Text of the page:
I want to write more


Photo by Hannah Olinger on Unsplash

I was not very happy with myself for keeping away from blogging last year. My blog’s Insights show that I didn’t post a single thing in five of the months in 2019. There were two months when I just posted once. Only April, half of May and December were in blue.

But when I checked the detailed annual stats of the site, I saw that I ended up writing 100 posts in 2019. The high frequency did not reduce my guilt of staying away from blogging but the fact that I still managed to write 17k+ words last year relieved me a lil bit.

I remember taking up the NaPoWriMo in April 2018, along with my exams. I ended up writing only 11 poems. I was not disappointed about not being bale to complete the challenge. Poetry doesn’t come with force. It represents emotions for me.

Last year, I decided to take the A-Z challenge in April. I feel I was able to complete it because of the theme I chose. Learning to be Myself. I really wanted to talk about it for a long time. When I managed to complete this challenge while juggling with my exams and job, I realised that it was my eagerness to write about the topic that made me complete the challenge. (Okay, I did not write on one of the Saturdays, but I compensated for it by writing on Sunday to keep everything in flow.) In fact, I even wrote four poems for NaPoWriMo other than the A-Z posts in April last year.

I see these challenges as a motivation to write, to make my creative juices get to work. I do not plan to post on all 365 days this year. But I do plan to increase my writing time to keep the art alive in me and I tried to do this by beginning my year with JusJoJan. I know I did not stick to Linda’s prompts every day, but the challenge was about jotting anything. I tried to write more and more. I have ideas in my mind. Let’s see how I’ll implement them.

Do you participate in writing challenges? Which prompts do you follow? I’d like to explore more of them.

13 thoughts on “I want to write more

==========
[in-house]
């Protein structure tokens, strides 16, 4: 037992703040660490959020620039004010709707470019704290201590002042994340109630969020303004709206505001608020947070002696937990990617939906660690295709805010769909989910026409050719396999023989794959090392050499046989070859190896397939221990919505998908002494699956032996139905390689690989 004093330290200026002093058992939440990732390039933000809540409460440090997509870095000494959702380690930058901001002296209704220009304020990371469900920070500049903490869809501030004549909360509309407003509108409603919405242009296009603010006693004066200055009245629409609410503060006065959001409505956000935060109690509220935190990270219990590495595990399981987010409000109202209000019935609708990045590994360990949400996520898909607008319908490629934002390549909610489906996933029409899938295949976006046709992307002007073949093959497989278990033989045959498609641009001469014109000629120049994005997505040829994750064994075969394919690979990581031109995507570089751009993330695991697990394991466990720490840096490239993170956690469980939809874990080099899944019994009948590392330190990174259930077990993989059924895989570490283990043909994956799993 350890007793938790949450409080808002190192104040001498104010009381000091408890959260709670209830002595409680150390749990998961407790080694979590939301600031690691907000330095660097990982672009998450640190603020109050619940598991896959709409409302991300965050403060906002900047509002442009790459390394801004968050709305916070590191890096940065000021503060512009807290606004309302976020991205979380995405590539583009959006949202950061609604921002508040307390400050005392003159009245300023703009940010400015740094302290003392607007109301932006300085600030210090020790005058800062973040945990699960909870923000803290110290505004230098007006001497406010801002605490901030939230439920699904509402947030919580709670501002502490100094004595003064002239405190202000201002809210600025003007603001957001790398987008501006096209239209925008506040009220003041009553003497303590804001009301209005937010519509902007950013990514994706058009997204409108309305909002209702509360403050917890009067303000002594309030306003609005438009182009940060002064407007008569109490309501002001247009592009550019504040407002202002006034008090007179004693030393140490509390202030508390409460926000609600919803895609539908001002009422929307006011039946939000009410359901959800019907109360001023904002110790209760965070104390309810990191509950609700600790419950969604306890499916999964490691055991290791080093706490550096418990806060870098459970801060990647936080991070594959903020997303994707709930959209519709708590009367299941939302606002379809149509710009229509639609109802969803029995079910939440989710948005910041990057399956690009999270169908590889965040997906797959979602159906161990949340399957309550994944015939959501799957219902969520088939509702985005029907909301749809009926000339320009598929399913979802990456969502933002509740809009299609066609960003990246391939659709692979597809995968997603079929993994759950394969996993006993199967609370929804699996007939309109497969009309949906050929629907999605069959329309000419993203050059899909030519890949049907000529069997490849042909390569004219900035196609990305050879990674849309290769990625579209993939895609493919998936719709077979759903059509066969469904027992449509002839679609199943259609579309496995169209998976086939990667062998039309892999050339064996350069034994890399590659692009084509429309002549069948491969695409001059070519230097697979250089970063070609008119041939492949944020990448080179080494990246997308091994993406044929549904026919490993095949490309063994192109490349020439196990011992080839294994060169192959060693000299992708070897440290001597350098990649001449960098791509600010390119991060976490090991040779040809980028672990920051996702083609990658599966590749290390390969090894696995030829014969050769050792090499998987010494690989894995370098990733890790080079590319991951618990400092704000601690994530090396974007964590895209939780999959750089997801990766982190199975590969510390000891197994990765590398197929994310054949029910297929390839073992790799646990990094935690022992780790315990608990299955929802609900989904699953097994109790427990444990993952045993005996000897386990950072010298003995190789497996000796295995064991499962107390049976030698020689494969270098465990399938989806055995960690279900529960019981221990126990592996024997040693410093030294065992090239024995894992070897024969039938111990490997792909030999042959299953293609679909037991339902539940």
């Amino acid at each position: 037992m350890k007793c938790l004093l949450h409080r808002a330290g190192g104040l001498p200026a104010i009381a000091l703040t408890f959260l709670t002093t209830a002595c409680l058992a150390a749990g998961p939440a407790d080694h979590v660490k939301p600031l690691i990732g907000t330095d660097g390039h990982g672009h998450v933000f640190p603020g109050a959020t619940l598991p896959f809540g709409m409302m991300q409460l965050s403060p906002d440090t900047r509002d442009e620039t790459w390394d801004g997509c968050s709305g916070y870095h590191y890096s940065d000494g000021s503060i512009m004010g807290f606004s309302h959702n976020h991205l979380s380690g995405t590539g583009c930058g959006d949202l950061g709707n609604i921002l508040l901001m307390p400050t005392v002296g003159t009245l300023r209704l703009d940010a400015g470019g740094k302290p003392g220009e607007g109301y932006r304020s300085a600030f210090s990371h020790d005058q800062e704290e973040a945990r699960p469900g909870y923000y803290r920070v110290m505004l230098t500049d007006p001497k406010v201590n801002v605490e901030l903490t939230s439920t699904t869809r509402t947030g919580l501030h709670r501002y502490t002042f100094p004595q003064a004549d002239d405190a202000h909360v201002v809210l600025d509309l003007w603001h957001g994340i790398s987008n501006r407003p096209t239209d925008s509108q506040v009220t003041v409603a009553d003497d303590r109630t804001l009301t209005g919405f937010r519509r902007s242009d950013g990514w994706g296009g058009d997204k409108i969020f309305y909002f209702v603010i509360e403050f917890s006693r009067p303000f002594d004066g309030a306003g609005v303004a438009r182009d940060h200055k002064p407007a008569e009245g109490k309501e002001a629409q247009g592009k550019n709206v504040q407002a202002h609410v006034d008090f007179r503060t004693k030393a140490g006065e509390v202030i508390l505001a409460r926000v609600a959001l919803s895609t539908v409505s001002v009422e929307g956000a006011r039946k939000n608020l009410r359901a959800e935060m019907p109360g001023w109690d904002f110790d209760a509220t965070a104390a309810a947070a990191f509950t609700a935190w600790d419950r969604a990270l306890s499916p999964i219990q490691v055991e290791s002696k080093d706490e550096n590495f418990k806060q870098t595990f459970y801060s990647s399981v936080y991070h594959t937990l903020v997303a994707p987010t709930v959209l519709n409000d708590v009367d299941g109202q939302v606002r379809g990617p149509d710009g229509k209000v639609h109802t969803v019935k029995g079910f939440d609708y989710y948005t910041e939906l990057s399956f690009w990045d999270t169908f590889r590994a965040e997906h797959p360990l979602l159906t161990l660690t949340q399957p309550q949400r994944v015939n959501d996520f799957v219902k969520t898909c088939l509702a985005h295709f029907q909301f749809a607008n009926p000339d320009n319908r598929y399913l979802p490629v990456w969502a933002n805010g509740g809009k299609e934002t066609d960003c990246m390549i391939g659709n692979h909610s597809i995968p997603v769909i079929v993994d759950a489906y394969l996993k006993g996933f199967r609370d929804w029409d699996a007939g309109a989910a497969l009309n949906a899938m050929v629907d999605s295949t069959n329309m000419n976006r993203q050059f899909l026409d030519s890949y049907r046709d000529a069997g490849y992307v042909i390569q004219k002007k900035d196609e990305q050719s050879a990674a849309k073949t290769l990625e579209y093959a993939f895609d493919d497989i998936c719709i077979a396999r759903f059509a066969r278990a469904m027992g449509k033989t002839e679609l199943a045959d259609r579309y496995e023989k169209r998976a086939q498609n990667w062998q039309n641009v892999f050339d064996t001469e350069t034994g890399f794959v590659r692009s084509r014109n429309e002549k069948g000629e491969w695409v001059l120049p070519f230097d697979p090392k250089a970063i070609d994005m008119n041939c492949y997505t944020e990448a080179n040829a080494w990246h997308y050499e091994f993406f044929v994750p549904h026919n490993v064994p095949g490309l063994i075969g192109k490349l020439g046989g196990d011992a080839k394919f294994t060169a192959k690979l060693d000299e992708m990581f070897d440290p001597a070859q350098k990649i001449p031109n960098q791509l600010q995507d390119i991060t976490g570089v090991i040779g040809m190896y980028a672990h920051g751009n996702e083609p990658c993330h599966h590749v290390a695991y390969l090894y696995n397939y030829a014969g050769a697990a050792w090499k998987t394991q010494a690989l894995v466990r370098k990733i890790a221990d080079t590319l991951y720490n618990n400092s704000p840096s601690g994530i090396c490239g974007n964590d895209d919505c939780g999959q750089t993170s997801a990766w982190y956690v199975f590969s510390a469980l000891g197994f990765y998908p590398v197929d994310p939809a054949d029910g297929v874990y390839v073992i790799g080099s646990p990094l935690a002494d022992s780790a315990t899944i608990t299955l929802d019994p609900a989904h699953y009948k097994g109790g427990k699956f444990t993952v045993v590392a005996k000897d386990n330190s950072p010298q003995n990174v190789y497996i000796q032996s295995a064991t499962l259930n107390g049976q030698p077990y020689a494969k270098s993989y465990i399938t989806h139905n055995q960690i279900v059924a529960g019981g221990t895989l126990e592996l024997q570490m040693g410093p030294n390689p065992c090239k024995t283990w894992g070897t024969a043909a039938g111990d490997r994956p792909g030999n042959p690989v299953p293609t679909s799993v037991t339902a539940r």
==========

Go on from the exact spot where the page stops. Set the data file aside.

1. I don’t post on my blog every day, but throughout January I have been writing pretty much every day. Sometimes I take Saturdays off. And the things I have been writing are long (at least 1k at a time), so I’m proud of myself. I only want to keep going.
    I use @DailyPrompt from Twitter, CarrotRanch here on WP, and random things I find on the Net.

    Liked by 1 person

    1. I’m proud of you Goldie for trying to blog more frequently. I feel I’m going to get busier in the coming months till mid year… Have to start studying again. WP has been taking a lot of my time these days before and after work and I need to get a lil strict with myself.

      I’ll check out both of them. Thanks.

      Liked by 1 person

  2. I almost never miss Fandango’s Flash Fiction Challenge, and I do Fandango’s Friday Flashbacks… I also participate to some of Cee’s photo challenges from time to time 🙂 In November, I follow November Notes from Sarah Daughty 🙂

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  3. It’s good to have aspirations and you surely should be happy with what you’ve achieved– but why this guilt? My own belief is that we should blog for the joy of it or not at all. Your only blogging oblogation is to express yourself and live your life, which you are doing. Please forgive my intrusion.

    Liked by 1 person

    1. Hi Rachel. I am happy with whatever time I have managed to devote to my blog. The guilt is there because I know at times I was just procrastinating when I could have been productive. There are times when I complain there there are just 24 hours in a day. And then there are other times when I tend to get carried away with spending my time doing nothing. I just want to make something of myself.

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      1. Doing nothing is terribly important for writers, honestly. You might really benefit from BJ Fogg’s approach to behavior change. I do! See TinyHabits.com and anything he writes. So simple and easy and and you stop blaming yourself for failing to do certain things. Also free. Here ends the lesson from an old lady writer👵

        Liked by 1 person

      2. You know what? Thanks for saying that. It made me realise that I need to stop stressing over things and breathe. I’ll try to do that. Lessons can be learnt from everyone 🙂
        But how is doing nothing important for writers?

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      3. Writers need to take long walks or sit and stare out the window or linger in bed sometimes. We need fallow periods too. Then thoughts can quietly revolve and evolve into something new and true, something worth writing about. I have interviewed 30+ popular novelists and you’d be surprised how many took their dog for a long walk every day or walked on a beach. It’s an important part of the process. Then you can’t wait to get back to your desk…

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      4. I have experienced that urge to get back to the desk twice or thrice probably. But at other times, it has just led to overthinking and I find that it’s not good for my health.

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